During the 2011 NFL season, the Oakland Raiders appeared to be finally turning things around after acquiring quarterback Carson Palmer. The addition of Palmer was a huge boost for this team that was still recovering from the draft bust of JaMarcus Russell, but it was also the improved play of running back Darren McFadden that began to spark of hopes of ending the playoff drought in Oakland.
Right out of the gate, McFadden was turning heads around the league with 150 yards rushing on 22 carries against the Denver Broncos. McFadden appeared to be right back on track and ready to prove he was one of the best backs in the NFL.
The veteran running back followed up the Week 1 performance with an even more impressive showing the following week against the Buffalo Bills with 142 total yards and two touchdowns. Even though the Raiders lost that game, McFadden was starting to receive a lot of buzz for potentially being the season’s MVP and the Raiders go-to guy on offense.
McFadden ultimately rushed for 614 yards, four rushing touchdowns and one receiving before going down with a foot injury that would keep him out the rest of the season after Week 7.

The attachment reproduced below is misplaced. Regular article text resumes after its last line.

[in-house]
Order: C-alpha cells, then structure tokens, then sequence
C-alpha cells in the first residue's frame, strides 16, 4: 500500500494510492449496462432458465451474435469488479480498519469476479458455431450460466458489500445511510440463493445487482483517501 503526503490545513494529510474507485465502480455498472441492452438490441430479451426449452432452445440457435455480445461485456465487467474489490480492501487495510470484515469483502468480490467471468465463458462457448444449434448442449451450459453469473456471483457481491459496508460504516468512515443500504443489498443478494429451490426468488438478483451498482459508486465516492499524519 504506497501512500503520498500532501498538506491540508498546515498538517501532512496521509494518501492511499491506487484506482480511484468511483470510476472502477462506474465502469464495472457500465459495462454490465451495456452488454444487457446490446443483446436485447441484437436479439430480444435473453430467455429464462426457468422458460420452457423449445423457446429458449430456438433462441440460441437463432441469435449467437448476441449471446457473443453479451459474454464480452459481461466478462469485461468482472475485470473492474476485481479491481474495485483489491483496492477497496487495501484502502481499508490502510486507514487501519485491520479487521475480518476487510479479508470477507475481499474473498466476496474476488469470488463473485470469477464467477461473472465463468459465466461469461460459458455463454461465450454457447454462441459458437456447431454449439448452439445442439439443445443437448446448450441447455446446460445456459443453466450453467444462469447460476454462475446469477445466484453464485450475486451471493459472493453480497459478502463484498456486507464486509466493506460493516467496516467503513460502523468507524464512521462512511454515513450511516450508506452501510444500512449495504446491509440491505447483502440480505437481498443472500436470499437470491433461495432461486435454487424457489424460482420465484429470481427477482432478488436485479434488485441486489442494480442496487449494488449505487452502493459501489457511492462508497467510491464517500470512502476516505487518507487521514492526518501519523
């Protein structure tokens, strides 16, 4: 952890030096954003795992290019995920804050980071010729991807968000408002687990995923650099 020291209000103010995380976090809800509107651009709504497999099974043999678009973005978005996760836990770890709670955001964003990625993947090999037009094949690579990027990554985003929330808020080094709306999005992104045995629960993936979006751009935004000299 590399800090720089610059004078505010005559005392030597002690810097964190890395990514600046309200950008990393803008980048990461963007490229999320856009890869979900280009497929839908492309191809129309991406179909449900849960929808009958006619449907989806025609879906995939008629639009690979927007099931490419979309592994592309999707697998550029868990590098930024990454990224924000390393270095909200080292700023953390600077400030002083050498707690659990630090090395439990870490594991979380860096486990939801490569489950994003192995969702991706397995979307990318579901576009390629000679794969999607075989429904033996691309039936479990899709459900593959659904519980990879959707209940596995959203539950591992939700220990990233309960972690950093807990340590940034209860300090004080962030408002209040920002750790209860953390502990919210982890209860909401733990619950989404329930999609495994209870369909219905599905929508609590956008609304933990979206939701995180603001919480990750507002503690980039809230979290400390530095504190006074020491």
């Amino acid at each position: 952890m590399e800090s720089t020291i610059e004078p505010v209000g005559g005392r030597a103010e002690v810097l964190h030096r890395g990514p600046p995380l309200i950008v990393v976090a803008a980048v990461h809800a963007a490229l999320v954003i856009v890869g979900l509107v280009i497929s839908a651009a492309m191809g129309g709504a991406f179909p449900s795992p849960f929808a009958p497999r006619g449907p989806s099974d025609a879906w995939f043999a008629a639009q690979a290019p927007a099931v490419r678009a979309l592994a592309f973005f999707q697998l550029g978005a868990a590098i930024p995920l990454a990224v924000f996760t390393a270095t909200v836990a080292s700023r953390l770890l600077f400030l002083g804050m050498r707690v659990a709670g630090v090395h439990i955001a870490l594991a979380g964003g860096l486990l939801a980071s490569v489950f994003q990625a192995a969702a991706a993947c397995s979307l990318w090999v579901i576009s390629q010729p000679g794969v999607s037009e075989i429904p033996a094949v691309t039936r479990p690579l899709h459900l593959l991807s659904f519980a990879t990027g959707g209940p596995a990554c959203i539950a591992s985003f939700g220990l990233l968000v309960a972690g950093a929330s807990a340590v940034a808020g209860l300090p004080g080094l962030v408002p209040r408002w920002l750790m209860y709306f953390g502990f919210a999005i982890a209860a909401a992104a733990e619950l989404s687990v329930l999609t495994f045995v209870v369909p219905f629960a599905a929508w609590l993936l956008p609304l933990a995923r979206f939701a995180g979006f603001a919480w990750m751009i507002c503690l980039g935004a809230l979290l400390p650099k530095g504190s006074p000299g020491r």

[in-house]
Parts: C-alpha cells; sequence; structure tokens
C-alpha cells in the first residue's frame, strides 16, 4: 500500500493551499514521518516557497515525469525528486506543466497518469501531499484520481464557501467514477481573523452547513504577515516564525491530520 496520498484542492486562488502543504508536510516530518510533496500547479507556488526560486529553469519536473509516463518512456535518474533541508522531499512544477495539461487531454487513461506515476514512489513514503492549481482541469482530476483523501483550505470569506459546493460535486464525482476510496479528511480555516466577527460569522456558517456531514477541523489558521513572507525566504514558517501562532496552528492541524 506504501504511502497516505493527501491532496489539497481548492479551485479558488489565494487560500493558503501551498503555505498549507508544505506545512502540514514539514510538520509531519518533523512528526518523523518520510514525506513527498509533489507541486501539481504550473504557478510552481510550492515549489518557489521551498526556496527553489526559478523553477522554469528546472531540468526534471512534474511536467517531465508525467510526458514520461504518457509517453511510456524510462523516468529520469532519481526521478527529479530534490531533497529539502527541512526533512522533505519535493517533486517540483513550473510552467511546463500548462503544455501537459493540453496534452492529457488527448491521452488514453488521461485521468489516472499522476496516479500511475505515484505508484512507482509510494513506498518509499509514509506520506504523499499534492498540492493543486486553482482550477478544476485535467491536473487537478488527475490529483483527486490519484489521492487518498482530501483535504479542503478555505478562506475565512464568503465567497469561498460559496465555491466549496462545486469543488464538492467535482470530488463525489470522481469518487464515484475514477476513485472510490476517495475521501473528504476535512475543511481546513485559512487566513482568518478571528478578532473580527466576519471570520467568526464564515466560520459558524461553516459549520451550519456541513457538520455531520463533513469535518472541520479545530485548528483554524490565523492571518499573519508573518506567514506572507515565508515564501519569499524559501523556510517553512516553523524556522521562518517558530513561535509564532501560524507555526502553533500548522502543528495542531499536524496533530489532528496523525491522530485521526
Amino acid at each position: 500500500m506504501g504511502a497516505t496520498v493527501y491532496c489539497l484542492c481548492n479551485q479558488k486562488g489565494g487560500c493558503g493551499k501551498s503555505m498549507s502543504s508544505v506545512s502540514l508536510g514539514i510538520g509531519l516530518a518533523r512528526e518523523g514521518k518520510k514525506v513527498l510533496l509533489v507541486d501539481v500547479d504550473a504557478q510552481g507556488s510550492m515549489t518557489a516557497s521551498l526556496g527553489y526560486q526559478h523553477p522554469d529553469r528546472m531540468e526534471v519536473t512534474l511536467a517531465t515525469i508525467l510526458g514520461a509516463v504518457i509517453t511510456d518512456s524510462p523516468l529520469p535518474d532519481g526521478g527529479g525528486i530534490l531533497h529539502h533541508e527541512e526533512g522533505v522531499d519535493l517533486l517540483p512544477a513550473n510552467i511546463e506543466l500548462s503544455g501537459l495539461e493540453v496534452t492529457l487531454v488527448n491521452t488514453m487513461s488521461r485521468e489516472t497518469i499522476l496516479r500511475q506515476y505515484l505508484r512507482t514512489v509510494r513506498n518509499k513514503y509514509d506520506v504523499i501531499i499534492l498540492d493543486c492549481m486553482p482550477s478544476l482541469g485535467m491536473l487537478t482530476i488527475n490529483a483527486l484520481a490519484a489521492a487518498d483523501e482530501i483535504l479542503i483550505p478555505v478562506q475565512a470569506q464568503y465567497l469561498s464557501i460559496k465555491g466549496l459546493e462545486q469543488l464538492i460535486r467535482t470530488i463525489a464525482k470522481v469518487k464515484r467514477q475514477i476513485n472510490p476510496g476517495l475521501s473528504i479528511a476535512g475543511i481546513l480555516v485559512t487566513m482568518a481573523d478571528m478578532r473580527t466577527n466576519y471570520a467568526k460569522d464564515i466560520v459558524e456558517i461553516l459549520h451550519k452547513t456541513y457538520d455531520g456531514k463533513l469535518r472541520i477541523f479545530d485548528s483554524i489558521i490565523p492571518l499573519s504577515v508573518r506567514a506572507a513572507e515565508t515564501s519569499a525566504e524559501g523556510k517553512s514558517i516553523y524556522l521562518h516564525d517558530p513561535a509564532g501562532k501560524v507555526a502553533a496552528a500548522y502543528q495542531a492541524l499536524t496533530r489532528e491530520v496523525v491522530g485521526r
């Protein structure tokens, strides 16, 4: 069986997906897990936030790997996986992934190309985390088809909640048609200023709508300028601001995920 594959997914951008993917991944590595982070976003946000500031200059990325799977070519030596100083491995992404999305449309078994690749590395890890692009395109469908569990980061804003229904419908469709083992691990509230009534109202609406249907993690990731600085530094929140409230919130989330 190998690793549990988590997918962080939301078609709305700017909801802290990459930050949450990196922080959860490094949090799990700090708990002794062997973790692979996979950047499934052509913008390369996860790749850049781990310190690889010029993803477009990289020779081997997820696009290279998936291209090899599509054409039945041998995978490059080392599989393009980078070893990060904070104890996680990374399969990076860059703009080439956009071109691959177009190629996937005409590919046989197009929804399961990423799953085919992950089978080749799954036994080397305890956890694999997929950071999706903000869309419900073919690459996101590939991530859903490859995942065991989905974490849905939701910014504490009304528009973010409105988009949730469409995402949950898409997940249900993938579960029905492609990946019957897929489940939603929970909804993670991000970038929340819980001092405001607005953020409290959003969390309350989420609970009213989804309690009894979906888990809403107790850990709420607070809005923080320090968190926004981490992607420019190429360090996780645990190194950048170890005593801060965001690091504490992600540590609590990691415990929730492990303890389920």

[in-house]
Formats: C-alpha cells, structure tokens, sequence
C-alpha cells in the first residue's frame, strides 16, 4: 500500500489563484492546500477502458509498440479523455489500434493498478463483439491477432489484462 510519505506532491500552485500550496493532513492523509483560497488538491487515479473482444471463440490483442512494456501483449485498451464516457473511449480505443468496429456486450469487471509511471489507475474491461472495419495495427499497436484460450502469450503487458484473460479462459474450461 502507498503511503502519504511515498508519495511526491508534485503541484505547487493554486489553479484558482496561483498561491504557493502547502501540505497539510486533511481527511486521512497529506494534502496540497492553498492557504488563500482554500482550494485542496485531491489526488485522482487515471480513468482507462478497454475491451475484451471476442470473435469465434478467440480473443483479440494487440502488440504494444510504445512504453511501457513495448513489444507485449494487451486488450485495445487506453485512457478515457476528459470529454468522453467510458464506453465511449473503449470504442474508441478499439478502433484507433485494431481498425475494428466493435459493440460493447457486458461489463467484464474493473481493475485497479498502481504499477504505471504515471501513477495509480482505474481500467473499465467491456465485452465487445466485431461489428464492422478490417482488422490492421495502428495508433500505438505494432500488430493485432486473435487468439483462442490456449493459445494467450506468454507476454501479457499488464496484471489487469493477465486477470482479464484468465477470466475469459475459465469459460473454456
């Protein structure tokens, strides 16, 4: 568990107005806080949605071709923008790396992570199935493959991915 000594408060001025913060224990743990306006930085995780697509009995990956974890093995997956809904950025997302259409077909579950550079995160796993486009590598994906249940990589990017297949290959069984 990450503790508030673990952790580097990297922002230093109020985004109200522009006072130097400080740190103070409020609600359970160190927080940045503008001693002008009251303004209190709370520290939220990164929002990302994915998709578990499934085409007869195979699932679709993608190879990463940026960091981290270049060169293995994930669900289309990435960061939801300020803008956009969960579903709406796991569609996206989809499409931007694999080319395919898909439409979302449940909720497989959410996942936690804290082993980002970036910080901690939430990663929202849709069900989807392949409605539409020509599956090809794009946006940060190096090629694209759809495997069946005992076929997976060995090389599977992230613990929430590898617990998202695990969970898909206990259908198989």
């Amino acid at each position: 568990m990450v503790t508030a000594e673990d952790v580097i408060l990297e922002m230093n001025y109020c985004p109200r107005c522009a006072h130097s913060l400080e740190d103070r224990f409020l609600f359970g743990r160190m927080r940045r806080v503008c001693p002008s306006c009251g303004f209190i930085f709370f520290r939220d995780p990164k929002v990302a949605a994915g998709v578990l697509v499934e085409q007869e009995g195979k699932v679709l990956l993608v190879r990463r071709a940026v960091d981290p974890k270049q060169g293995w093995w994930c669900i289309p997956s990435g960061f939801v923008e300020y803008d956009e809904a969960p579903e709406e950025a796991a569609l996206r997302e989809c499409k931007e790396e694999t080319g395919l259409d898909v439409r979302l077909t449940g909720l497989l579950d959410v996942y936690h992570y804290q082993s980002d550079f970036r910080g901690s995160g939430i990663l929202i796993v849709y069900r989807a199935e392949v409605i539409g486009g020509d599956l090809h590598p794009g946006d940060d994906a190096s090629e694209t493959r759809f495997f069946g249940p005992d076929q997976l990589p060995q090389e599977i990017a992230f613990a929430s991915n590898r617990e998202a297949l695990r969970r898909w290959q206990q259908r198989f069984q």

As a result of McFadden’s season-ending injury, the up-and-coming back was considered injury prone once again and may never be able to stay healthy for the Raiders.
In 2012, McFadden did little to prove his worth to the team playing in 12 games, rushing for 704 yards while only scoring three touchdowns all season long. The once high expectations of McFadden began to fade along with the hopes of the Raiders franchise turning things around.
Despite a poor season and more injury problems, the team intends to stick by McFadden according to ESPN.com:
Oakland Raiders general manager Reggie McKenzie remains committed to Darren McFadden despite a disappointing 2012 season and hopes a new offensive system helps the running back get his career back on track.
McKenzie spoke to beat reporters on Thursday for the first time since Nov. 30 and looked back at a disappointing first season in Oakland and ahead to the future. He said McFadden will be part of that future as McFadden enters the final year of his contract.
“I’m confident Darren’s going to play his last season,” McKenzie said. “Regardless of what’s out there, we have no decision to do anything with Darren.”
Although McKenzie appears adamant about keeping McFadden in Oakland for the long-term, that stance will almost certainly change if the Arkansas product can’t find a way to bounce back next season.
When healthy, McFadden is amongst the best running back in the NFL without question. The problem is that McFadden simply can’t stay healthy with his style of running the football and injuries will continue to be a problem moving forward if he can’t adjust or finds a way to remain healthy and productive for an entire season.